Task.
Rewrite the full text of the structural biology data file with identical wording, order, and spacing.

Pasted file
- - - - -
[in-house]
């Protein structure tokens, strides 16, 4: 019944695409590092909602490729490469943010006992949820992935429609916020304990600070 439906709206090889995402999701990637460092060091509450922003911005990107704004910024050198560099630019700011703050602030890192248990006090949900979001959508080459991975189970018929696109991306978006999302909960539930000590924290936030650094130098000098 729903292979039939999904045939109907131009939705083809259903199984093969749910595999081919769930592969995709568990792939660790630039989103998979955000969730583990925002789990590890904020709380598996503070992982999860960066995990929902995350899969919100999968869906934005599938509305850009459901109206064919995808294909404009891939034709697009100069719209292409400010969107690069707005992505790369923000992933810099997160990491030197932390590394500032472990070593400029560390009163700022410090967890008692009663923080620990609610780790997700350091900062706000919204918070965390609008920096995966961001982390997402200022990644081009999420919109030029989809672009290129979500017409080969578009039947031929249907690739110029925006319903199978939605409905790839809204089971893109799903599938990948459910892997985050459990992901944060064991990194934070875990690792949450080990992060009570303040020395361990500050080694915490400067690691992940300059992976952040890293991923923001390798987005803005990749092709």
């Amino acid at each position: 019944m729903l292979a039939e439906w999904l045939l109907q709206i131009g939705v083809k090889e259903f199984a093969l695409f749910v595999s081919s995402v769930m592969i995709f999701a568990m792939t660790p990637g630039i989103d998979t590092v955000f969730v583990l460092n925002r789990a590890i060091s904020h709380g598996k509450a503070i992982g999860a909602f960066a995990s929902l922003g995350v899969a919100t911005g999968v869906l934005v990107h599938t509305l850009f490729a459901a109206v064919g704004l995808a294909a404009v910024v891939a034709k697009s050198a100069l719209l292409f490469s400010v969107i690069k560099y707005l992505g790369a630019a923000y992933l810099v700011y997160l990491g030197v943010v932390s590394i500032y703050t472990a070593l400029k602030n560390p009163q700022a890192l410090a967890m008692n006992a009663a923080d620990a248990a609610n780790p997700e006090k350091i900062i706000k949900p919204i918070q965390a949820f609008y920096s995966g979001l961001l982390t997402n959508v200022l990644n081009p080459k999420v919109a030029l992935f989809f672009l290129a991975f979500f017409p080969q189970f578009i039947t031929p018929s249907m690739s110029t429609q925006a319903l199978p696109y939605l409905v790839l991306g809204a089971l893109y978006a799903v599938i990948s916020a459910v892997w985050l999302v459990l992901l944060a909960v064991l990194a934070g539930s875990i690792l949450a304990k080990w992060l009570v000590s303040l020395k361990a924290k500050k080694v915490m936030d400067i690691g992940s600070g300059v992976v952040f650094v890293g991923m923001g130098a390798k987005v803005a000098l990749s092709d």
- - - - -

[in-house]
């Protein structure tokens, strides 16, 4: 019944695409590092909602490729490469943010006992949820992935429609916020304990600070 439906709206090889995402999701990637460092060091509450922003911005990107704004910024050198560099630019700011703050602030890192248990006090949900979001959508080459991975189970018929696109991306978006999302909960539930000590924290936030650094130098000098 729903292979039939999904045939109907131009939705083809259903199984093969749910595999081919769930592969995709568990792939660790630039989103998979955000969730583990925002789990590890904020709380598996503070992982999860960066995990929902995350899969919100999968869906934005599938509305850009459901109206064919995808294909404009891939034709697009100069719209292409400010969107690069707005992505790369923000992933810099997160990491030197932390590394500032472990070593400029560390009163700022410090967890008692009663923080620990609610780790997700350091900062706000919204918070965390609008920096995966961001982390997402200022990644081009999420919109030029989809672009290129979500017409080969578009039947031929249907690739110029925006319903199978939605409905790839809204089971893109799903599938990948459910892997985050459990992901944060064991990194934070875990690792949450080990992060009570303040020395361990500050080694915490400067690691992940300059992976952040890293991923923001390798987005803005990749092709």
């Amino acid at each position: 019944m729903l292979a039939e439906w999904l045939l109907q709206i131009g939705v083809k090889e259903f199984a093969l695409f749910v595999s081919s995402v769930m592969i995709f999701a568990m792939t660790p990637g630039i989103d998979t590092v955000f969730v583990l460092n925002r789990a590890i060091s904020h709380g598996k509450a503070i992982g999860a909602f960066a995990s929902l922003g995350v899969a919100t911005g999968v869906l934005v990107h599938t509305l850009f490729a459901a109206v064919g704004l995808a294909a404009v910024v891939a034709k697009s050198a100069l719209l292409f490469s400010v969107i690069k560099y707005l992505g790369a630019a923000y992933l810099v700011y997160l990491g030197v943010v932390s590394i500032y703050t472990a070593l400029k602030n560390p009163q700022a890192l410090a967890m008692n006992a009663a923080d620990a248990a609610n780790p997700e006090k350091i900062i706000k949900p919204i918070q965390a949820f609008y920096s995966g979001l961001l982390t997402n959508v200022l990644n081009p080459k999420v919109a030029l992935f989809f672009l290129a991975f979500f017409p080969q189970f578009i039947t031929p018929s249907m690739s110029t429609q925006a319903l199978p696109y939605l409905v790839l991306g809204a089971l893109y978006a799903v599938i990948s916020a459910v892997w985050l999302v459990l992901l944060a909960v064991l990194a934070g539930s875990i690792l949450a304990k080990w992060l009570v000590s303040l020395k361990a924290k500050k080694v915490m936030d400067i690691g992940s600070g300059v992976v952040f650094v890293g991923m923001g130098a390798k987005v803005a000098l990749s092709d």